Leakages accelerated more recently with close to 8,000 spills between 2006 and 2019, according to a study by Nigerian researchers published in the December 2020 edition of the journal, Environmental Pollution. That contrasts with the situation in Europe, where an average of 10 oil spills a year were recorded between 1971 and 2011.

For 20 years, Fidelis Ledorsi had combined fishing and farming with some success in his hometown of Goi, in the region’s Ogoniland. That was until one day in 2006 when the residents of this rainforest community woke up to see the nearby Goi River, which surrounds their farms and fish ponds, brimming with crude oil. 

A major trunk pipeline transporting oil for Shell from onshore fields to the Bonny export terminal on the Atlantic coast had ruptured overnight and spilt its contents. It left the air thick with the acrid fumes of crude oil, sending residents fleeing in the knowledge that a fire could break out at the slightest spark.  

“We lost our livelihood; we lost everything,” Ledorsi explains. “My cassava farm and two fish ponds and the river where I had fished since I was a child, were all drenched in oil.”  

The village ultimately had to evacuate because the oil slick had made the place uninhabitable. Those affected got no compensation because Shell, the operator of the pipeline, said the break had been caused by sabotage. Nigerian law only allows compensation for spills caused by equipment failure or pipe corrosion.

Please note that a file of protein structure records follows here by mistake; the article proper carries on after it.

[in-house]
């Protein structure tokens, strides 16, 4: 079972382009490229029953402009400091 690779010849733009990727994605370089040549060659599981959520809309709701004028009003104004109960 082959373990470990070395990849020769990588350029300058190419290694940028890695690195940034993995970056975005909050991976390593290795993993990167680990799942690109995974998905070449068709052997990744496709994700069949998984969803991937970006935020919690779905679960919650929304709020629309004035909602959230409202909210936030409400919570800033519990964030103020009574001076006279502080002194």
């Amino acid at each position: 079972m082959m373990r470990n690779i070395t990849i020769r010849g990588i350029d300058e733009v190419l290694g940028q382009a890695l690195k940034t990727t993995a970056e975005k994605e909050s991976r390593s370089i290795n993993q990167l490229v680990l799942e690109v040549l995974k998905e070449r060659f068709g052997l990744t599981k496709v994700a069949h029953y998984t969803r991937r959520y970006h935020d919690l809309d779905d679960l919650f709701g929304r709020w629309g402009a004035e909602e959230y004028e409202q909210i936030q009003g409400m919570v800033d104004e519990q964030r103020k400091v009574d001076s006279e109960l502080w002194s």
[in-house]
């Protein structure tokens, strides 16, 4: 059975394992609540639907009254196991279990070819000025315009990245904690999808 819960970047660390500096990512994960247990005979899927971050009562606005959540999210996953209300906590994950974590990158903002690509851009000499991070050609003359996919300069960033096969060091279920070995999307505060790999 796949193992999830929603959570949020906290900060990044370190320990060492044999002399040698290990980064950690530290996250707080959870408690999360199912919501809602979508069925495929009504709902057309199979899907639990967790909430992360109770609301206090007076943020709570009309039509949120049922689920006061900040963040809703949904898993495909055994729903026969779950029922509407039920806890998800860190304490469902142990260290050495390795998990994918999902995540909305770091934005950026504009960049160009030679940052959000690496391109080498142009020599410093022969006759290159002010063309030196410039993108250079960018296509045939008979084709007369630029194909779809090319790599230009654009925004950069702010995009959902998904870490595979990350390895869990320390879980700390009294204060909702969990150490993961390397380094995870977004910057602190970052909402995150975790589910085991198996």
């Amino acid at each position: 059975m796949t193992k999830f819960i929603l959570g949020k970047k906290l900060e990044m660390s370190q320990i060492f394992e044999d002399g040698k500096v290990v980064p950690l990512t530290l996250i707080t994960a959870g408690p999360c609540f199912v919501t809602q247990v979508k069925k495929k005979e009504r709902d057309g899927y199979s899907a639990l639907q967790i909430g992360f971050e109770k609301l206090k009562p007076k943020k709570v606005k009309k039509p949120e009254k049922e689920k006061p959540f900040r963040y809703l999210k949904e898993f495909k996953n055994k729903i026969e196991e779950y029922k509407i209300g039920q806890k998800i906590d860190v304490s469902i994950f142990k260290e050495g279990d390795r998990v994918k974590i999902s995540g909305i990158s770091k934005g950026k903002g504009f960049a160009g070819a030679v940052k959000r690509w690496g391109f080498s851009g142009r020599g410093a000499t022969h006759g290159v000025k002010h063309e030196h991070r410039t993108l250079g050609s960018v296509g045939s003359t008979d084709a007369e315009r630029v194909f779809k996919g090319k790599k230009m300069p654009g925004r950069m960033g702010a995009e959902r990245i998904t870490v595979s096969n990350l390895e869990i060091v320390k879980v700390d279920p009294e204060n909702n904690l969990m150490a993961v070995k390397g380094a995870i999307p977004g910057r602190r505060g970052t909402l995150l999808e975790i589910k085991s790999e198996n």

The Niger Delta has played a crucial historical role in Nigeria’s relations with the rest of the world over the past five centuries. During the trans-Atlantic slave trade, ports from Calabar to Warri became key points for the transport of human cargo. Then, just as the slave trade waned, the region became known as the “Oil Rivers” for its abundant supply of palm oil that greased the wheels of Europe’s industrial revolution.

That was well before Shell struck its first oil at Oloibiri in Bayelsa state in 1956, setting off an onshore scramble for Nigeria’s sweet “Bonny” crude and propelling the country on the path to becoming Africa’s largest producer.

“The UNEP study concluded it would cost $2 billion just to clean up in Ogbono – one district that represents a small fraction of the entire Delta.”

Ledorsi’s story, and that of his village, are typical of the impact of the oil industry in the Delta. At least 5,280 oil wells have been sunk there, linked to more than 7,000 kilometres of pipelines. The infrastructure, which is prone to leaks – and the associated 24-hour gas flaring – disrupts the lives of more than 1,500 agricultural communities, according to data from Shell and the Petroleum Ministry.

The ecological impact is recorded in the quality of the air and water, and the soil people rely on to grow their food. There are well-above-normal levels of lead, cadmium, chromium and nickel in several Delta rivers, according to a study by the environmental chemistry department of Nnamdi Azikiwe University, based in the southeastern city of Awka.

  • The New Humanitarian report
About author

Your email address will not be published. Required fields are marked *